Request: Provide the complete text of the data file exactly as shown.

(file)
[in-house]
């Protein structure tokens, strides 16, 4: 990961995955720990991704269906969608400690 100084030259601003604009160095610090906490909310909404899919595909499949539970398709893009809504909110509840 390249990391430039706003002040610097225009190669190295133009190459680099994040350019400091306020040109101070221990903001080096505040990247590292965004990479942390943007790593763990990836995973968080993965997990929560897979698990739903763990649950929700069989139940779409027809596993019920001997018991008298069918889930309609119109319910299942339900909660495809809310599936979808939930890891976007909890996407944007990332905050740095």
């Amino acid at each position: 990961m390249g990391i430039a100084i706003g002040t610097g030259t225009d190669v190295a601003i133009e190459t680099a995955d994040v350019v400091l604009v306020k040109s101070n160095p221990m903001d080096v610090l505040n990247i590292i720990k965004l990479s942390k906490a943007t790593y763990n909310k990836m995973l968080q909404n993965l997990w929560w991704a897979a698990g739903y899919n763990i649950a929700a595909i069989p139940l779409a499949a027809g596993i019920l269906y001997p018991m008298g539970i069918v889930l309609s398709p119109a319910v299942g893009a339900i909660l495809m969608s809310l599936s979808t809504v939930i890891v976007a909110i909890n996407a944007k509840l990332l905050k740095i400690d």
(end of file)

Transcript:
[in-house]
């Protein structure tokens, strides 16, 4: 990961995955720990991704269906969608400690 100084030259601003604009160095610090906490909310909404899919595909499949539970398709893009809504909110509840 390249990391430039706003002040610097225009190669190295133009190459680099994040350019400091306020040109101070221990903001080096505040990247590292965004990479942390943007790593763990990836995973968080993965997990929560897979698990739903763990649950929700069989139940779409027809596993019920001997018991008298069918889930309609119109319910299942339900909660495809809310599936979808939930890891976007909890996407944007990332905050740095």
């Amino acid at each position: 990961m390249g990391i430039a100084i706003g002040t610097g030259t225009d190669v190295a601003i133009e190459t680099a995955d994040v350019v400091l604009v306020k040109s101070n160095p221990m903001d080096v610090l505040n990247i590292i720990k965004l990479s942390k906490a943007t790593y763990n909310k990836m995973l968080q909404n993965l997990w929560w991704a897979a698990g739903y899919n763990i649950a929700a595909i069989p139940l779409a499949a027809g596993i019920l269906y001997p018991m008298g539970i069918v889930l309609s398709p119109a319910v299942g893009a339900i909660l495809m969608s809310l599936s979808t809504v939930i890891v976007a909110i909890n996407a944007k509840l990332l905050k740095i400690d």